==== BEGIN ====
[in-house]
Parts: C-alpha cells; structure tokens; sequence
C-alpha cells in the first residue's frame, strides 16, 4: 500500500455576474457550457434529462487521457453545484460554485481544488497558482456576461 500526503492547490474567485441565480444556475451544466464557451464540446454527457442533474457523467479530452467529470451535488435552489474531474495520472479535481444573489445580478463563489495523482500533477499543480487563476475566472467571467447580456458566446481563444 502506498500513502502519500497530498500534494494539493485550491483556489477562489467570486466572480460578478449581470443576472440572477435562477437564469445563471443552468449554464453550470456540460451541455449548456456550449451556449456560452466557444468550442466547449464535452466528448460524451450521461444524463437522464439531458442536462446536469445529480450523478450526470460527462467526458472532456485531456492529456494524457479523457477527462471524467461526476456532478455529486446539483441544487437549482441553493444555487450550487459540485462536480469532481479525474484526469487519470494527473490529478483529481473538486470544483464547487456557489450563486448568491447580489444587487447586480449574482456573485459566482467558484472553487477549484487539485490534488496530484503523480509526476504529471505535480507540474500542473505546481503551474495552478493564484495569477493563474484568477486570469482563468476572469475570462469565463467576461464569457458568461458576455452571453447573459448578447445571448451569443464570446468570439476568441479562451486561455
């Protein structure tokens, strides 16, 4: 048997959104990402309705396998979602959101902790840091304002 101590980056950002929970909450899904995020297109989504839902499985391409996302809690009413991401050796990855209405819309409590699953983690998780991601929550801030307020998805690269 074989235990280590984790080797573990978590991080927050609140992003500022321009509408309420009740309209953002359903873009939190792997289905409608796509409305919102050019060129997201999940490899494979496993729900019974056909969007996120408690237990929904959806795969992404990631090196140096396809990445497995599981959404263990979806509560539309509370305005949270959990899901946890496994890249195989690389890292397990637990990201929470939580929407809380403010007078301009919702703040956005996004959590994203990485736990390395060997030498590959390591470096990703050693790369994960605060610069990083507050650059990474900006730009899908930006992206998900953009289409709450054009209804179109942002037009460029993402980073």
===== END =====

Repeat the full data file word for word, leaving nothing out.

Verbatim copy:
[in-house]
Parts: C-alpha cells; structure tokens; sequence
C-alpha cells in the first residue's frame, strides 16, 4: 500500500455576474457550457434529462487521457453545484460554485481544488497558482456576461 500526503492547490474567485441565480444556475451544466464557451464540446454527457442533474457523467479530452467529470451535488435552489474531474495520472479535481444573489445580478463563489495523482500533477499543480487563476475566472467571467447580456458566446481563444 502506498500513502502519500497530498500534494494539493485550491483556489477562489467570486466572480460578478449581470443576472440572477435562477437564469445563471443552468449554464453550470456540460451541455449548456456550449451556449456560452466557444468550442466547449464535452466528448460524451450521461444524463437522464439531458442536462446536469445529480450523478450526470460527462467526458472532456485531456492529456494524457479523457477527462471524467461526476456532478455529486446539483441544487437549482441553493444555487450550487459540485462536480469532481479525474484526469487519470494527473490529478483529481473538486470544483464547487456557489450563486448568491447580489444587487447586480449574482456573485459566482467558484472553487477549484487539485490534488496530484503523480509526476504529471505535480507540474500542473505546481503551474495552478493564484495569477493563474484568477486570469482563468476572469475570462469565463467576461464569457458568461458576455452571453447573459448578447445571448451569443464570446468570439476568441479562451486561455
């Protein structure tokens, strides 16, 4: 048997959104990402309705396998979602959101902790840091304002 101590980056950002929970909450899904995020297109989504839902499985391409996302809690009413991401050796990855209405819309409590699953983690998780991601929550801030307020998805690269 074989235990280590984790080797573990978590991080927050609140992003500022321009509408309420009740309209953002359903873009939190792997289905409608796509409305919102050019060129997201999940490899494979496993729900019974056909969007996120408690237990929904959806795969992404990631090196140096396809990445497995599981959404263990979806509560539309509370305005949270959990899901946890496994890249195989690389890292397990637990990201929470939580929407809380403010007078301009919702703040956005996004959590994203990485736990390395060997030498590959390591470096990703050693790369994960605060610069990083507050650059990474900006730009899908930006992206998900953009289409709450054009209804179109942002037009460029993402980073």